In his most recent role, Andy was a lead executive involved in the creation and development of Advance HE – an internationally active, member-focused UK registered charity dedicated to the development and enhancement of higher education for the benefit of students, staff and society. He was responsible for executive leadership of domestic and international marketing, sales, business development and commercial solutions.
Les Philpott, NEBOSH chair added, “I am delighted to welcome Andy Shenstone to NEBOSH. Andy has an excellent track-record in realising the potential of educational and charitable organisations. The NEBOSH Board is confident he will bring a strong sense of purpose and fresh direction to NEBOSH’s activities so that, through our globally recognised qualifications, we can make an even greater contribution to the management of health and safety in workplaces at home and internationally.”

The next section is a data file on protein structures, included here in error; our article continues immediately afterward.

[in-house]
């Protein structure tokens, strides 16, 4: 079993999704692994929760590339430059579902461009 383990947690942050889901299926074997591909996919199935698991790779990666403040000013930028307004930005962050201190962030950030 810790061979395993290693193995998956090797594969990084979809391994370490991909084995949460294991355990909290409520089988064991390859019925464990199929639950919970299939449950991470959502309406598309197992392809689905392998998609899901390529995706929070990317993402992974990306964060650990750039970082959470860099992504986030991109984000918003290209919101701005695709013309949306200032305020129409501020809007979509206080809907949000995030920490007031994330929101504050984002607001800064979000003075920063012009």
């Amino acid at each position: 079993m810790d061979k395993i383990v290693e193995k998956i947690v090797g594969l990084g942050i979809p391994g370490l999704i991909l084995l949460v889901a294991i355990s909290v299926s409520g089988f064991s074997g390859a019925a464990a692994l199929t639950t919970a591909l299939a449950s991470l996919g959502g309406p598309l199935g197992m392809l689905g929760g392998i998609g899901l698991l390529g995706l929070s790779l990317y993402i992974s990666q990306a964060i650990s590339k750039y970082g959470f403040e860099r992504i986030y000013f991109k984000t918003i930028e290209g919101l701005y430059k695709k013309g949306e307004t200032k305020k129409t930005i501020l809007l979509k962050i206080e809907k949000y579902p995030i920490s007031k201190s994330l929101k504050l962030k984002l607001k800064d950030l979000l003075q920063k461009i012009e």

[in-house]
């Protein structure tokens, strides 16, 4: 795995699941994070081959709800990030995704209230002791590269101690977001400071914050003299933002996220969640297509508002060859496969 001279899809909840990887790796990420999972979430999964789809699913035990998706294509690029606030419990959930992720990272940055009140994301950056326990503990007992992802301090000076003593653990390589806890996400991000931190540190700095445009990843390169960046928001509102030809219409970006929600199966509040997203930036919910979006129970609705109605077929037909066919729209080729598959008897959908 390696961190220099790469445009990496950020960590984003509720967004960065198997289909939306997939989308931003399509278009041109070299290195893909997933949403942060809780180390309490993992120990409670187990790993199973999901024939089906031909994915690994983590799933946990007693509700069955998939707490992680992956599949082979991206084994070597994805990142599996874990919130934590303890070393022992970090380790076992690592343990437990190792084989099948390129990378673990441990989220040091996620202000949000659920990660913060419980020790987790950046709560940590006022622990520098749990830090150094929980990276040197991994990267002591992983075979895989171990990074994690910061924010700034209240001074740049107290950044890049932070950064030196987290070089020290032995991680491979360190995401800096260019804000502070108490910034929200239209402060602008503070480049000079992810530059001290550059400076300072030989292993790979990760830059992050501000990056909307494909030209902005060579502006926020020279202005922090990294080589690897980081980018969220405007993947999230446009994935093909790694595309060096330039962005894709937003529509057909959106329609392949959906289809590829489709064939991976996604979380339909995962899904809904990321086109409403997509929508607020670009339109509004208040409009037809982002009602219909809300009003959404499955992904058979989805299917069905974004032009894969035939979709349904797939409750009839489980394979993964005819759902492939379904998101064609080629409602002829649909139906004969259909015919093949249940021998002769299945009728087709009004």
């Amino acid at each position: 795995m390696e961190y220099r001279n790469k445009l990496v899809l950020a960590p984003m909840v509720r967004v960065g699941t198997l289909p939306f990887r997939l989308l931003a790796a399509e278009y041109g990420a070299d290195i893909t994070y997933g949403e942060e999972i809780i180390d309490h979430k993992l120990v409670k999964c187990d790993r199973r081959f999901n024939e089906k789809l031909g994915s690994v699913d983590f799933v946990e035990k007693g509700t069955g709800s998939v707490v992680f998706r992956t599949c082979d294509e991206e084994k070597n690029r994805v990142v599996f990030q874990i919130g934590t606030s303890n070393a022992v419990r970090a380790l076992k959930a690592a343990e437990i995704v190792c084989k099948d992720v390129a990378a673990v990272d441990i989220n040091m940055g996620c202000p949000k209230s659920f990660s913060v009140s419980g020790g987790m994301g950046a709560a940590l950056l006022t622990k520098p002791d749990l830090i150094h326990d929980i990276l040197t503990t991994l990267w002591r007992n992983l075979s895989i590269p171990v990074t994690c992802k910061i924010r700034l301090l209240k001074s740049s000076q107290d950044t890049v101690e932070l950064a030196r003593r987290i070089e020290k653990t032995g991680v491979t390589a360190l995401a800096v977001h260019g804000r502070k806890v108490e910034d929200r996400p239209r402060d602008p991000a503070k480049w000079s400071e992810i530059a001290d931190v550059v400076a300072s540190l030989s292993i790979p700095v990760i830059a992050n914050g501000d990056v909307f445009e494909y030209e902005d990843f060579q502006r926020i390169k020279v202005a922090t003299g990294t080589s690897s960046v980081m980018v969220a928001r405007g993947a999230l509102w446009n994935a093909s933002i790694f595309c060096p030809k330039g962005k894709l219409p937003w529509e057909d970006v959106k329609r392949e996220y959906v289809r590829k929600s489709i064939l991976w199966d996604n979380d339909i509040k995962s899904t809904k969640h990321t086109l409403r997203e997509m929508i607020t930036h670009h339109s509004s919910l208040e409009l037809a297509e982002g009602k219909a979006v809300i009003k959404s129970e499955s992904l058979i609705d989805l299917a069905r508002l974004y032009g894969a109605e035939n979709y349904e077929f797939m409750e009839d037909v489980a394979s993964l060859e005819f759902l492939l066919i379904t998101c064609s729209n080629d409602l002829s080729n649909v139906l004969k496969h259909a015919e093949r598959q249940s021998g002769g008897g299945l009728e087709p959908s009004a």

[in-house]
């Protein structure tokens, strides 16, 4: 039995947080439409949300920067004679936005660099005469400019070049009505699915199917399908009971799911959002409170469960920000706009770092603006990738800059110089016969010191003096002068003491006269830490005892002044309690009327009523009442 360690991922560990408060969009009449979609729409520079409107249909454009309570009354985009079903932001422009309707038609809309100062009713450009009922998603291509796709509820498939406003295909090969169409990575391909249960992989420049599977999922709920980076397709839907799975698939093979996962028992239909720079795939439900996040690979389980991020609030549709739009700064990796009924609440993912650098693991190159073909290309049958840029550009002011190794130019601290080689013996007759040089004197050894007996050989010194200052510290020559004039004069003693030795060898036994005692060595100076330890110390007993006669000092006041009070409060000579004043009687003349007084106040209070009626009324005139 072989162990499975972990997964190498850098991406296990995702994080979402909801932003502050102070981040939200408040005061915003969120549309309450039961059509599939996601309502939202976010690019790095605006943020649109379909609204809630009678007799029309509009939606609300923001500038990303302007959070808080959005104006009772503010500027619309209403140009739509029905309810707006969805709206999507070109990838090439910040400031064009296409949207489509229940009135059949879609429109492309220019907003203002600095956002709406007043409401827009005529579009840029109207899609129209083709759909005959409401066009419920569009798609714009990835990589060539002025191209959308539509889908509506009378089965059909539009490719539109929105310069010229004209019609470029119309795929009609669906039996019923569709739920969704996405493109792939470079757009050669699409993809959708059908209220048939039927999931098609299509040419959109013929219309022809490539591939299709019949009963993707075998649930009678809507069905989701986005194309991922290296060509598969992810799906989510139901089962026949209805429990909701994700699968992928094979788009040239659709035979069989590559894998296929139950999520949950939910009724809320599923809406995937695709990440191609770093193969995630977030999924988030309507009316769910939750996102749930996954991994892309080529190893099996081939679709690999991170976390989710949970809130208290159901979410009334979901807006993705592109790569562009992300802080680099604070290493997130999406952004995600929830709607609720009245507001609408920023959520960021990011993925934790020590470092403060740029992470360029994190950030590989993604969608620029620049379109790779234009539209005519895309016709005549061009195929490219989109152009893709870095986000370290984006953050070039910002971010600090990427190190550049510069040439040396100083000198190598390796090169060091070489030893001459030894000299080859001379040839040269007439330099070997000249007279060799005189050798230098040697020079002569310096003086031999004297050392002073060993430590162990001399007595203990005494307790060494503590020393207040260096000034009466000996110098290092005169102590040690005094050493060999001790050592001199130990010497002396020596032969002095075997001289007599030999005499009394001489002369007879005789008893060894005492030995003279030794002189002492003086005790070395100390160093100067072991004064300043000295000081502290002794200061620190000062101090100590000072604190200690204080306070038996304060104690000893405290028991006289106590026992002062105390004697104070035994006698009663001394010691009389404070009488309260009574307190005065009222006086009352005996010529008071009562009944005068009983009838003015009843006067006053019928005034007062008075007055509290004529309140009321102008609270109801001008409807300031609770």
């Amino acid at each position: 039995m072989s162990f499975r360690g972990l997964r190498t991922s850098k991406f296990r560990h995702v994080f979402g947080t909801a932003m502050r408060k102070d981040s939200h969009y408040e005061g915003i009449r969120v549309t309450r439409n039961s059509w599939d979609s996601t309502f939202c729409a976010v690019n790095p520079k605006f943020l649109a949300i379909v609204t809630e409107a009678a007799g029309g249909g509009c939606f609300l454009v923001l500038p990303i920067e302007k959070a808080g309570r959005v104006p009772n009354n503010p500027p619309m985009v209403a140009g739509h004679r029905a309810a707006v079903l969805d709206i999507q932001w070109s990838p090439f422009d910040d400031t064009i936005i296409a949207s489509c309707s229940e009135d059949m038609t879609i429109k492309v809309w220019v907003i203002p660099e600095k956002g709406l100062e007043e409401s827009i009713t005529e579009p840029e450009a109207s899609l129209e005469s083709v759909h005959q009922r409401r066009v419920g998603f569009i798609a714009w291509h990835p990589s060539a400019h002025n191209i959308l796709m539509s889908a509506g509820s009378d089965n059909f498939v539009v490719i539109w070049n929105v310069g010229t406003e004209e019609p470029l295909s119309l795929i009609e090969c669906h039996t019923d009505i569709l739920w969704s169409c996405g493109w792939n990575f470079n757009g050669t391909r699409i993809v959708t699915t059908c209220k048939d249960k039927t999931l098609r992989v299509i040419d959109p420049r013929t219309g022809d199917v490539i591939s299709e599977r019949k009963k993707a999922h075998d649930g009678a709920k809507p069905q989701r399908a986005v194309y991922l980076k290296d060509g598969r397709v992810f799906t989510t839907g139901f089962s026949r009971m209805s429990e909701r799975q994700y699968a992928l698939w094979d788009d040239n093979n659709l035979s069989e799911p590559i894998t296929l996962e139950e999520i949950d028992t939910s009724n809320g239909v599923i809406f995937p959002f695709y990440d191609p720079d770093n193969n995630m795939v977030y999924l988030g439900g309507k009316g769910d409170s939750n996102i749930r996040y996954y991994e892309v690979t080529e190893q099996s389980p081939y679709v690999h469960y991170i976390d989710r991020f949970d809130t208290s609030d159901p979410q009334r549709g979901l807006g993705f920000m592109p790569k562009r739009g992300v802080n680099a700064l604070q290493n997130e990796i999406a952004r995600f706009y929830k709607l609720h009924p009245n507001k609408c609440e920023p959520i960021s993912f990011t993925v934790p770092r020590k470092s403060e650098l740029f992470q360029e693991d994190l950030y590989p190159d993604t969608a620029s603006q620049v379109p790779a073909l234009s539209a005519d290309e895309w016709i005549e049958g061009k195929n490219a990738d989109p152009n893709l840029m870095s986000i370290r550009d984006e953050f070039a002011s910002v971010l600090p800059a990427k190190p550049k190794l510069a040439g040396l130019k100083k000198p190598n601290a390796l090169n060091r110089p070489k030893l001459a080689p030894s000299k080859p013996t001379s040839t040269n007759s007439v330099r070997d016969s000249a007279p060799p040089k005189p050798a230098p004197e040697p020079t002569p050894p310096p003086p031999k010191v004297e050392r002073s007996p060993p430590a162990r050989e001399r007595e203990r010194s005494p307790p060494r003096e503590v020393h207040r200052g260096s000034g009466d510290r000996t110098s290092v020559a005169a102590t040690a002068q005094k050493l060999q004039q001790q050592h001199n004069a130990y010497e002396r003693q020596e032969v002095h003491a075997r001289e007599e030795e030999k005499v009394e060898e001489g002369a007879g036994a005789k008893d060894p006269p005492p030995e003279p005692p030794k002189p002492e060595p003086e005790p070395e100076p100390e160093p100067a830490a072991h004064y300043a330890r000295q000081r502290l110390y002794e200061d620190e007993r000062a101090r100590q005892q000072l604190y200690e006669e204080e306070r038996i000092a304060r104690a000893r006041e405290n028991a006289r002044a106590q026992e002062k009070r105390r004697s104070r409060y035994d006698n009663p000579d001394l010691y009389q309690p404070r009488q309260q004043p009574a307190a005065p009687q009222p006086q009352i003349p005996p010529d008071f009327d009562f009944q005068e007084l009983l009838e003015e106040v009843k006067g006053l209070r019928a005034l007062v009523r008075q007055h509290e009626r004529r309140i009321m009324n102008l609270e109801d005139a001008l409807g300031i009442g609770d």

|Take survey to help charity||20/03/2023|
A MANUFACTURER is asking HSM readers to take part in a brief online survey and it will donate £1 to charity for each completed survey.
The survey aims to learn more about the safety knife market and the perception of their brand and product with the attached questionnaire.
Answering the questions should take less than 5 minutes and, for every completed one, £1 will be paid to the charity, ‘The Royal Society for the Prevention of Accidents’ (ROSPA), up to a maximum of £200*. The company looking for your help to support ROSPA because it is an important voice in accident prevention. The name of the company conducting this survey is disclosed until the end of the questionnaire.
You can take part in the survey at https://www.surveymonkey.co.uk/r/LMGHT8L
|Pit fall lands firm £190k fine||20/03/2023|
A HEREFORD company has been fined £190k after an employee was seriously injured after falling into a pit.
The man was working for Wyman-Gordon Limited, a company that produces forgings for the aerospace industry, when he fell into the bottom of a pit on 25 November 2018. He sustained deep cuts to his head that required eight stitches. He had been working at the company’s premises on Spa Road, Lincoln.
While changing an oil seal on a counterblow hammer, a lifting sling containing a 169kg load broke. The load fell and broke the board the worker was standing on, causing him to fall into the bottom of the pit.
The man has revealed how the incident left him feeling anxious after returning to work.